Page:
Perhaps emotions are not the backbone of AI systems since they neither have a real or strong presence in most economic and social sciences computer simulations. It’s something absurd and shocking that those models, which try to explain human collective behavior, do not include into the models the emotions that drive human life. Over-simplistic variables like ‘hunger’ ‘friendship/enemy’ or ‘sexual mating’ seems to be lacking. Human beings do not run cost-benefit analysis before any daily activity: they just act according to their previous ideas about the world and internal emotional states. Simulations regarding emergence and evolution of social strategies must include emotional aspects of a human life. It is true that basic emotions are related to survival actions like feeding (individual survival) or mating (survival as species through gene transferring), but only with them human societies and symbolic thinking would have not emerged. At the same time, from protoemotional positive-negative basic input processing as pleasant-painful data, we cannot explain sophisticated social strategies or emotions like cooperation, shame, fear, guilt, or pride, …most of which involve moral regulation of human communities. This fact also requires another technical element: the innate ability of human beings to share and understand internal feelings, thanks to their holistic expression (body gestures, voice tone, eyes gaze, cultural signs). These signals are understood by the virtue of specialized neurons, called mirror neurons, and allow the ‘feeling of the other’s feelings’ and thus, a direct and deep sharing of experiences with meaning… this is the social signaling process.

As a consequence we can affirm that: a) emotions are basic cognitive elements necessary to explain not only human thinking but also to design systems that must take decisions under complex, dynamic and fuzzy conditions; b) emotional mechanisms explain the basic bonds and modulations among individuals that create societies.

Key Terms in this Chapter

Model: A representation of something, either as a physical object which is usually smaller than the real object, or as a simple description of the object which might be used in calculations. Here then, the main idea is that a model is a surrogate of a real thing or event, that constitutes a basic practice within scientific activities, and that its conceptual role lies somewhere between those of empirical data and theory.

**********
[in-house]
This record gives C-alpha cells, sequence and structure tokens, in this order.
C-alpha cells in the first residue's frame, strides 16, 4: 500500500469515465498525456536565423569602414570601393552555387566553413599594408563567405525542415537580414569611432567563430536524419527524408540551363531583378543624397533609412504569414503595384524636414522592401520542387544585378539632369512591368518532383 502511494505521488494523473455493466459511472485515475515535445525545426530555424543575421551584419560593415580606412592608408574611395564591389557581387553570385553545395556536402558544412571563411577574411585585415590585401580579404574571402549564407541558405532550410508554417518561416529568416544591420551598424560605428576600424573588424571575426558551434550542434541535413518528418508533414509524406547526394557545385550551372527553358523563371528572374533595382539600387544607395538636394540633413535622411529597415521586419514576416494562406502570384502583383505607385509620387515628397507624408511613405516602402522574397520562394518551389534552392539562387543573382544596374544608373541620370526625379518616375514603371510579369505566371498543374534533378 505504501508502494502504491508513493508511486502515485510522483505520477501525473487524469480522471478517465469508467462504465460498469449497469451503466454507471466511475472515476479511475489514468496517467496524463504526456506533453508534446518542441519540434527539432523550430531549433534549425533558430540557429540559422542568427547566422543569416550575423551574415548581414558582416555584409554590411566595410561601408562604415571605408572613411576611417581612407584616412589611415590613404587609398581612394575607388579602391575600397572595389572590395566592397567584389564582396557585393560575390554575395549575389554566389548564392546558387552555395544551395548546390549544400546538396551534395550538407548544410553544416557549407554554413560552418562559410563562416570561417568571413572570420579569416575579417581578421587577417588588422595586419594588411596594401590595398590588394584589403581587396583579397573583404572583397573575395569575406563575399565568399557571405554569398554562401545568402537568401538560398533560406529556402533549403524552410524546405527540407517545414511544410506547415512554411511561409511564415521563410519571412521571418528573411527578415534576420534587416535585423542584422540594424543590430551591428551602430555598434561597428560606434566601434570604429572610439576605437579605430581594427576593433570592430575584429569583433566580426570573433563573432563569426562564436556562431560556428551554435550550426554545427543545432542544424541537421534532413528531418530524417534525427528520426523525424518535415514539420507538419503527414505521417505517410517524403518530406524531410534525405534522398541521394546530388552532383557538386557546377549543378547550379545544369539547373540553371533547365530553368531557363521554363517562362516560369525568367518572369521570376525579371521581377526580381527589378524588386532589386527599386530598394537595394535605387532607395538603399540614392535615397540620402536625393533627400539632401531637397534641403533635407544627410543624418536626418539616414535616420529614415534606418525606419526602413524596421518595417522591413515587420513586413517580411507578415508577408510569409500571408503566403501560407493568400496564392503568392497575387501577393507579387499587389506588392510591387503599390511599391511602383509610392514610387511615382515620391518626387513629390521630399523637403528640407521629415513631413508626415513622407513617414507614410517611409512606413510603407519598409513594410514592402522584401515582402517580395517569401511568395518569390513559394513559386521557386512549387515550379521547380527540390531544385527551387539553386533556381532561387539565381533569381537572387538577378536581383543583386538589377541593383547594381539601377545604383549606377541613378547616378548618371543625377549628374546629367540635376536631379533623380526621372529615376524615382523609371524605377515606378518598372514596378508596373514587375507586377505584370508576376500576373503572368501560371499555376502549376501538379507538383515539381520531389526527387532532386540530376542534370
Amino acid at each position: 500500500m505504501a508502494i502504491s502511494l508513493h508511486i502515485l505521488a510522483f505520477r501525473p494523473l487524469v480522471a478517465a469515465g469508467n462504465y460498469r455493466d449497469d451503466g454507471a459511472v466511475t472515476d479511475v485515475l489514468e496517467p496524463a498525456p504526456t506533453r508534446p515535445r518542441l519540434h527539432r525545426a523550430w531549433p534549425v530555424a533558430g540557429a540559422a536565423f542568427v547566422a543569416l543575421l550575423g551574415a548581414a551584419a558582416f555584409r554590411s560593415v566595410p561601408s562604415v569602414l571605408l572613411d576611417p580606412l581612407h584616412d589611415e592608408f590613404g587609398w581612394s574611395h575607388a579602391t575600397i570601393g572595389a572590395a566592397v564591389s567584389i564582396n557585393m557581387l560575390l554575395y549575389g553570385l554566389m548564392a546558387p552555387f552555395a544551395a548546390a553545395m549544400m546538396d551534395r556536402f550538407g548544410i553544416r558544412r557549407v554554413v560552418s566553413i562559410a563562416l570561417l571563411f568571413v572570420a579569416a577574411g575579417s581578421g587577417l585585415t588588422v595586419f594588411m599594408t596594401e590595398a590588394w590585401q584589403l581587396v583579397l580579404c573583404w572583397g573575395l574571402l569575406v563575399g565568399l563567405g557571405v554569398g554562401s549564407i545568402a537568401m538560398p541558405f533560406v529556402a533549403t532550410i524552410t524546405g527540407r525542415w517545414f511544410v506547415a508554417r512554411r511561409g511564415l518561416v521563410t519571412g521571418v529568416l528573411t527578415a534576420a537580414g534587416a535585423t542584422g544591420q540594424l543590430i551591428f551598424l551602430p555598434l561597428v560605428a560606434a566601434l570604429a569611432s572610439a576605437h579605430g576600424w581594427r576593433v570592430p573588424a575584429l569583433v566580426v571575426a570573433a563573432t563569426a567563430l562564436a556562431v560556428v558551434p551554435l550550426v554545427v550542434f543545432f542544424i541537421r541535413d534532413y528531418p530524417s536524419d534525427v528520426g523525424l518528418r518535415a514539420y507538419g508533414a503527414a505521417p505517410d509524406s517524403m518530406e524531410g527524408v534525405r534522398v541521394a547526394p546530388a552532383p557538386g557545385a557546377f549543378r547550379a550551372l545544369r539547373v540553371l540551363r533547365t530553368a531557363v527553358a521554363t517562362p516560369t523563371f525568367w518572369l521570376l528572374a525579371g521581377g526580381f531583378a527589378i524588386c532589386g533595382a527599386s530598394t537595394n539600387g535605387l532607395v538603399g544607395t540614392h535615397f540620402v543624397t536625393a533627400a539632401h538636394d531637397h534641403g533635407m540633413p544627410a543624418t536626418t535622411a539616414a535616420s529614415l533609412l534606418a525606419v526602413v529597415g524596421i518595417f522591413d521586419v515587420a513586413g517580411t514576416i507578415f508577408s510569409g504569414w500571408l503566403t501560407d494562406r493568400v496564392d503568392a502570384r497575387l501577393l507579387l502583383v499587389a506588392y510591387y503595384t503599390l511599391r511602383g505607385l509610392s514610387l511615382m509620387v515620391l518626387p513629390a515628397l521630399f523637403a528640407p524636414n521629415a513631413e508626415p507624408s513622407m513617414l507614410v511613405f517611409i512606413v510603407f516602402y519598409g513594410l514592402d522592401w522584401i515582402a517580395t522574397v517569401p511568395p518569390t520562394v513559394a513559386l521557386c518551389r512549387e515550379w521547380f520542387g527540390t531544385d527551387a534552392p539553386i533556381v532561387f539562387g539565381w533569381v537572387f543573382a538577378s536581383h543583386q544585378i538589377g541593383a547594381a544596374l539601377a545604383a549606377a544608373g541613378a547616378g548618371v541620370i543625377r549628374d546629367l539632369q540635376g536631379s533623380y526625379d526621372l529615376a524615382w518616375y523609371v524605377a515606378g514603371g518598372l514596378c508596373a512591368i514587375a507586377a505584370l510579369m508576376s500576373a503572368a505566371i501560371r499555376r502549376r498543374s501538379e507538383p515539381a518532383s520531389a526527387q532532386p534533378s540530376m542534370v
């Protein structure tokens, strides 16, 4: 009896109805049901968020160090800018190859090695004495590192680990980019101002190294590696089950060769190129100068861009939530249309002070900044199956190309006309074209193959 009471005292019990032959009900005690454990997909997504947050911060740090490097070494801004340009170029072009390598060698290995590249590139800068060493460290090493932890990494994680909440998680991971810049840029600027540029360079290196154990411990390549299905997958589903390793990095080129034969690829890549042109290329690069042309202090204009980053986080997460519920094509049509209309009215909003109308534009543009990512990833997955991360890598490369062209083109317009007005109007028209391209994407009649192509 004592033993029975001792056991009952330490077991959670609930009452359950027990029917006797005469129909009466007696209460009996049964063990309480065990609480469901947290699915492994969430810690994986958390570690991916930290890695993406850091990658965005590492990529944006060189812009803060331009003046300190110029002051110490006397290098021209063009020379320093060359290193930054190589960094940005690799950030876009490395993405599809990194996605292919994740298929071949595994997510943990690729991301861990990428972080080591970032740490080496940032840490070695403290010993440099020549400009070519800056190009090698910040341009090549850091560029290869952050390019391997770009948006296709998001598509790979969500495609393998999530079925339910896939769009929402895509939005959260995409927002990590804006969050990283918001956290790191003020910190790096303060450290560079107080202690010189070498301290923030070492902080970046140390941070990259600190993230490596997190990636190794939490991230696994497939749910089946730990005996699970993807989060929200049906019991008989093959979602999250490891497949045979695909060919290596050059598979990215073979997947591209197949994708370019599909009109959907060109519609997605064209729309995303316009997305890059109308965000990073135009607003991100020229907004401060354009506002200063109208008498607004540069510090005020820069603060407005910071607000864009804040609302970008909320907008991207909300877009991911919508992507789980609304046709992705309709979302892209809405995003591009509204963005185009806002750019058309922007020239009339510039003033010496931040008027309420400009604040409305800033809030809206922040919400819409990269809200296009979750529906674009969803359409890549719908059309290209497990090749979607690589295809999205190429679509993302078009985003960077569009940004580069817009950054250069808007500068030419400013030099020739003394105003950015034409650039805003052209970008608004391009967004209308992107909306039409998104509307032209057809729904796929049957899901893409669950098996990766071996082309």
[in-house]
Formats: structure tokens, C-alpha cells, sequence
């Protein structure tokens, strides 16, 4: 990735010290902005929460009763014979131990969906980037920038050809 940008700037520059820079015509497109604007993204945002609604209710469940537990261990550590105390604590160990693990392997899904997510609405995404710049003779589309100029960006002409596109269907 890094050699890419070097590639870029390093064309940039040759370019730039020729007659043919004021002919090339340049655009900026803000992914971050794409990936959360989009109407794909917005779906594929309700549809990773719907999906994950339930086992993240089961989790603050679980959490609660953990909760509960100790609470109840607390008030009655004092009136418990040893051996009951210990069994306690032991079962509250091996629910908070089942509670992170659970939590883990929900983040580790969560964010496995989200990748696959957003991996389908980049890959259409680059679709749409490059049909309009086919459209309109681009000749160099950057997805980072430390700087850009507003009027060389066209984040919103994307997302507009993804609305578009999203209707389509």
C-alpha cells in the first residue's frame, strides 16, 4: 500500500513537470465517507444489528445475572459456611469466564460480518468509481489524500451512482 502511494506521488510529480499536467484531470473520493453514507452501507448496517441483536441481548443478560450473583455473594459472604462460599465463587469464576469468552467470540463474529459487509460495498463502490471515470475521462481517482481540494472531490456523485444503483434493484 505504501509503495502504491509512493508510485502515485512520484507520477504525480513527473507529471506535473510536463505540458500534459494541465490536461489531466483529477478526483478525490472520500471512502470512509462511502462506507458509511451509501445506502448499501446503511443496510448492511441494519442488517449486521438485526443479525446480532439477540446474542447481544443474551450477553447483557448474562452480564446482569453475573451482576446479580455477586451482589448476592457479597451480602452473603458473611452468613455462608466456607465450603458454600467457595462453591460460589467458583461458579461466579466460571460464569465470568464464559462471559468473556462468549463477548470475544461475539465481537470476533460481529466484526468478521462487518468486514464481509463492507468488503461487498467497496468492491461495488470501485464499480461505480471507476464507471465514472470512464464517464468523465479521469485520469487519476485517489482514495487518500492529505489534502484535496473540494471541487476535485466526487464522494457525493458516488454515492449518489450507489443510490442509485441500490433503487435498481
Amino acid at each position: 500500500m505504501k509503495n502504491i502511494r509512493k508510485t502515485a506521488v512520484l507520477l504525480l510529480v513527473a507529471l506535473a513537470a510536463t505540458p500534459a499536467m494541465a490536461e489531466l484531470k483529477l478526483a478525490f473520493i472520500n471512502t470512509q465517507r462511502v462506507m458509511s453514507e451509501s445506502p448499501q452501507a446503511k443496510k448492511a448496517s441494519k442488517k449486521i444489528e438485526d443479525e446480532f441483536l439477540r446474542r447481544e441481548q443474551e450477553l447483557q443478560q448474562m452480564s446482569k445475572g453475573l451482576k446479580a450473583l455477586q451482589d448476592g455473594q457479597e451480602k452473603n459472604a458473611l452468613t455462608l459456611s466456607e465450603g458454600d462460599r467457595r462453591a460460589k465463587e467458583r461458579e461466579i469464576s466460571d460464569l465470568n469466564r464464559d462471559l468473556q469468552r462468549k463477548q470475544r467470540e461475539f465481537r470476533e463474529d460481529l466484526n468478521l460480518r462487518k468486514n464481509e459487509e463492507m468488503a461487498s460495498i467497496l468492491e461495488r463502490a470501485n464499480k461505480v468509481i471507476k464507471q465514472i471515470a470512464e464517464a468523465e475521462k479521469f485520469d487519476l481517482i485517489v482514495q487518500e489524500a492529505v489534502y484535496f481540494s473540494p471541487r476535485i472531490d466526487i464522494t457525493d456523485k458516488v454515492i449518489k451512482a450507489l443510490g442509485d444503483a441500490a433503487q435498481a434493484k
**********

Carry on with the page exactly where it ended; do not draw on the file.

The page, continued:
Simulation: A mathematical model that describes or recreates computationally a system process. With that definition, we accept the dynamic nature of the system process and the underlying mathematical structure computationally implemented.

Metanorms: Following Axelrod’s ideas, metanorms are upper norms that tell people to punish transgressors of lower-level norms. The Norms Game allows players to punish those players caught defecting. The Meta-Norms Game allows players to punish those players who do not punish defectors.

Emotions: Emotions are basic cognitive elements necessary to explain not only human thinking but also to design systems that must take decisions under complex, dynamic and fuzzy conditions. At the same time emotions can be considered as informational data about real or symbolic objects that any entity adds as a personal meaning to the meanings socially shared about those objects.

Social: Despite of its many senses, this concept refers to a characteristic of living organisms as applied to populations of humans and other animals. It always refers to the interaction of organisms with other organisms and to their collective co-existence, irrespective of whether they are aware of it or not, and irrespective of whether the interaction is voluntary or involuntary.